August 14, 2005

Jesse at the Gypsum Tower

Digital infrared original

I suppose the irony with Jesse is that she and I live in the same city and never seem to manage to find the time to work together. Ironically, this is highly influenced by the fact that when I have a car, I am often in Halifax teaching. On this weekend, though, I did had a rental car and was around Moncton, so the two of us managed to meet up and headed out for an afternoon of photography. Still a little unfamiliar with the areas possibilities close to Moncton, we opted to head to the old gypsum silos where I worked with Ingrid during my first outdoor Nude session in New Brunswick.
Digital infrared original, 8 frame stitch
As I'd previously worked in the space with a variety of models (including Ingrid and Miranda), I tried hard to take the cue for the session's images from Jesse's reactions to the space as she had never been there before. We started by making a series of images in one of the towers but relatively quickly shifted to working on the riverfront before them. I eventually wandered upriver to explore the possibilities in the grasses along the bank. We quickly discovered that the lovely green grasses were all rooted in thick red mud which totally removed any chance of working with Jesse lying among the grasses. We did, however, find some old weathered wooden posts set into the mud, and managed to make a small series of images working with one of posts with the river and far shore in the background of an image rooted in the sea of luminous grasses.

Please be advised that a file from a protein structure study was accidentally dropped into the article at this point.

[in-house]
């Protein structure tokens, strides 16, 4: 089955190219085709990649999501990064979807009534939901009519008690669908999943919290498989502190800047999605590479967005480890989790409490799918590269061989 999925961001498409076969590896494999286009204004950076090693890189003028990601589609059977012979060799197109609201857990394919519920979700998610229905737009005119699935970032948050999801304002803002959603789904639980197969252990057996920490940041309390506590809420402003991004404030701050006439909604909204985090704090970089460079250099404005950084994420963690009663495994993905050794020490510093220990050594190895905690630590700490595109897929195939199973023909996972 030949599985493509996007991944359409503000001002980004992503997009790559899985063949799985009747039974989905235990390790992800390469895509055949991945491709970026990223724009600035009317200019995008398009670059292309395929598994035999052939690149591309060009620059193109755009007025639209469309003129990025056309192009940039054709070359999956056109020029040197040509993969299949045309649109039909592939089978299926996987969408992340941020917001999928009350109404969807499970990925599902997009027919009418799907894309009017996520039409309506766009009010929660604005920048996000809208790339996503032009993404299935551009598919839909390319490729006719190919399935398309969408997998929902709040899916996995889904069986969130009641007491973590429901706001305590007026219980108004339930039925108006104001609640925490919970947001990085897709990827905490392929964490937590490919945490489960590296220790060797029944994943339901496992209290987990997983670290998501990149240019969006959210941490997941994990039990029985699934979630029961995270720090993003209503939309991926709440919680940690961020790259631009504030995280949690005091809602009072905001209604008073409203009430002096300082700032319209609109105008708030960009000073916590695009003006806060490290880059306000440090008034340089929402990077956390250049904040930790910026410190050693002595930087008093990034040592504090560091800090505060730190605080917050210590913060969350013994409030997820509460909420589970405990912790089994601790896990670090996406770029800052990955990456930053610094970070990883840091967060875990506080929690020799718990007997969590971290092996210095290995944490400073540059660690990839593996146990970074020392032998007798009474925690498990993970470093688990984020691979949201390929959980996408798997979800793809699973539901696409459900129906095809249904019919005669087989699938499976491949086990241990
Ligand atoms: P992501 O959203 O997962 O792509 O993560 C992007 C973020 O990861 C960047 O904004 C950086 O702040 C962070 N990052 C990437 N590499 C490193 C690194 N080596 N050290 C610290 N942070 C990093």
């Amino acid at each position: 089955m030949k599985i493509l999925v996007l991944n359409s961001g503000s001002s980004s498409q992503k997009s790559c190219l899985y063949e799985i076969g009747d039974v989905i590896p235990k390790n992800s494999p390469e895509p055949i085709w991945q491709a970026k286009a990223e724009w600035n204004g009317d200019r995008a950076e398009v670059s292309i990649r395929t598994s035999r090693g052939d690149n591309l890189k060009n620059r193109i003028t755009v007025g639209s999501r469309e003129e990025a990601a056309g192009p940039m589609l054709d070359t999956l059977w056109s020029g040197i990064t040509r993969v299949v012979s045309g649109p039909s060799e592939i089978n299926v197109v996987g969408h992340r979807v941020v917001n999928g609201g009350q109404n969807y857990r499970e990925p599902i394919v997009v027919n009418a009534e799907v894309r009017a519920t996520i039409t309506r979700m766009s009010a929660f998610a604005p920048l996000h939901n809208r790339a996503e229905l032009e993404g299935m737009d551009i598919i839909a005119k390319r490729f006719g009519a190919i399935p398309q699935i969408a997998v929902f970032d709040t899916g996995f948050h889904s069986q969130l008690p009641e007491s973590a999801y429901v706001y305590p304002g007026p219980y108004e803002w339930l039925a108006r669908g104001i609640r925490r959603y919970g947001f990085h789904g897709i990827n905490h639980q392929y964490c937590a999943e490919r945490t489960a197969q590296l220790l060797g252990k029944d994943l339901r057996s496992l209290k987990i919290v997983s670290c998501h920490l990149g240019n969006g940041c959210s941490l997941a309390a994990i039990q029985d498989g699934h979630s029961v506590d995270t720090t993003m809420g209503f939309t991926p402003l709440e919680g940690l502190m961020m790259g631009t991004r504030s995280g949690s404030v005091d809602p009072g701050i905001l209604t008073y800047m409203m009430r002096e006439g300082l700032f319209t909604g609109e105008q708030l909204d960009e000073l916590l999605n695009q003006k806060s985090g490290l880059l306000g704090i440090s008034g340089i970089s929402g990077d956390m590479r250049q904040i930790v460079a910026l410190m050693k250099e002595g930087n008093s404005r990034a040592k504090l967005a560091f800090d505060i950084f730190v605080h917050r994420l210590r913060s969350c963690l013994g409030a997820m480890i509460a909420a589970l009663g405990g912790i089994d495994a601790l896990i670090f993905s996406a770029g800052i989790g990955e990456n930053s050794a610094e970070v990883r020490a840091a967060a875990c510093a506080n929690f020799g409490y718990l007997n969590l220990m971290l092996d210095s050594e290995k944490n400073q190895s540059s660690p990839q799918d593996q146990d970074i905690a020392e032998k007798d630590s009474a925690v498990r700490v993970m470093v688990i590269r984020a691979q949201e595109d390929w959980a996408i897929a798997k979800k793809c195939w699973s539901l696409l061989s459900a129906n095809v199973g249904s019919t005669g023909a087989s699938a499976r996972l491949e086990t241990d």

Digital infrared original, 5 frame stitch
After exhausting the possibilities of the grassy shore, we returned to the towers, but this time to work with the remains of the piers there, taking a cue from the image with the wood further down the shore. Set horizontally into the shore below the silos were a series of long wooden poles (I assume these once supported a dock or deck formation in front of the gypsum towers, but the rest of this is long gone, so it is hard to tell). The primary advantage of working with the wooden poles was they kept Jesse out of the mud and much on the riverbank (at this point, the Petticodiac River is fully tidal, with more than five meters of rise and fall twice a day!), but they also gave the image some definite structure, something to form the final composition around. In the end, after much experimentation and trial of angles of approaches, my favorite image is from above, looking down on the shoreline, with Jessie off to the side, looking sandwiched between two massive logs. Potentially a disturbing image if you don't understand the depth between the two poles, but quite striking visually, with Jesse's body the only highlight in the entire image.

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